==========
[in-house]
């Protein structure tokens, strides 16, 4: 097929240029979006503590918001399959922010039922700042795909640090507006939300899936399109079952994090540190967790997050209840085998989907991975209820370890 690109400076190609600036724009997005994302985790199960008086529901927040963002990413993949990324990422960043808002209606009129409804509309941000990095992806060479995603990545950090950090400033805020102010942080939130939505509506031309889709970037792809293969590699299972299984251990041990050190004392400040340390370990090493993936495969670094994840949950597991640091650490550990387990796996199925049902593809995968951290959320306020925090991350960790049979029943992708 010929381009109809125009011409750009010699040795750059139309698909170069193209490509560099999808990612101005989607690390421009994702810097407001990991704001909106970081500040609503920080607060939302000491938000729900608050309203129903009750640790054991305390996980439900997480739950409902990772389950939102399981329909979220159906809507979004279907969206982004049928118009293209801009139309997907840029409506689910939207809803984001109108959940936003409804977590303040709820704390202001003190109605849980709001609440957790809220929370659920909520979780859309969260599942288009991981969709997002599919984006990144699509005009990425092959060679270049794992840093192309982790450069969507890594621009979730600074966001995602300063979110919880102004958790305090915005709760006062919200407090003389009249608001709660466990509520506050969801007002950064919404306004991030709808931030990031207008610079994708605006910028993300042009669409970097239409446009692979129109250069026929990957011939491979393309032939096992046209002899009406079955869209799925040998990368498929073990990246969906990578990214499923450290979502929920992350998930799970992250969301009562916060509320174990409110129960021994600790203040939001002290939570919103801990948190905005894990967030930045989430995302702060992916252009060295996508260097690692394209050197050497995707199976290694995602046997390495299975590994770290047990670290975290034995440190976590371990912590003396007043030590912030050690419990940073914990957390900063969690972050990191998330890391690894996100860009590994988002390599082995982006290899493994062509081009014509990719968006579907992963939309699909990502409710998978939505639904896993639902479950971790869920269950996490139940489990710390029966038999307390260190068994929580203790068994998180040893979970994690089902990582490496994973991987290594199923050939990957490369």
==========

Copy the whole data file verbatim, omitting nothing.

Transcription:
[in-house]
């Protein structure tokens, strides 16, 4: 097929240029979006503590918001399959922010039922700042795909640090507006939300899936399109079952994090540190967790997050209840085998989907991975209820370890 690109400076190609600036724009997005994302985790199960008086529901927040963002990413993949990324990422960043808002209606009129409804509309941000990095992806060479995603990545950090950090400033805020102010942080939130939505509506031309889709970037792809293969590699299972299984251990041990050190004392400040340390370990090493993936495969670094994840949950597991640091650490550990387990796996199925049902593809995968951290959320306020925090991350960790049979029943992708 010929381009109809125009011409750009010699040795750059139309698909170069193209490509560099999808990612101005989607690390421009994702810097407001990991704001909106970081500040609503920080607060939302000491938000729900608050309203129903009750640790054991305390996980439900997480739950409902990772389950939102399981329909979220159906809507979004279907969206982004049928118009293209801009139309997907840029409506689910939207809803984001109108959940936003409804977590303040709820704390202001003190109605849980709001609440957790809220929370659920909520979780859309969260599942288009991981969709997002599919984006990144699509005009990425092959060679270049794992840093192309982790450069969507890594621009979730600074966001995602300063979110919880102004958790305090915005709760006062919200407090003389009249608001709660466990509520506050969801007002950064919404306004991030709808931030990031207008610079994708605006910028993300042009669409970097239409446009692979129109250069026929990957011939491979393309032939096992046209002899009406079955869209799925040998990368498929073990990246969906990578990214499923450290979502929920992350998930799970992250969301009562916060509320174990409110129960021994600790203040939001002290939570919103801990948190905005894990967030930045989430995302702060992916252009060295996508260097690692394209050197050497995707199976290694995602046997390495299975590994770290047990670290975290034995440190976590371990912590003396007043030590912030050690419990940073914990957390900063969690972050990191998330890391690894996100860009590994988002390599082995982006290899493994062509081009014509990719968006579907992963939309699909990502409710998978939505639904896993639902479950971790869920269950996490139940489990710390029966038999307390260190068994929580203790068994998180040893979970994690089902990582490496994973991987290594199923050939990957490369």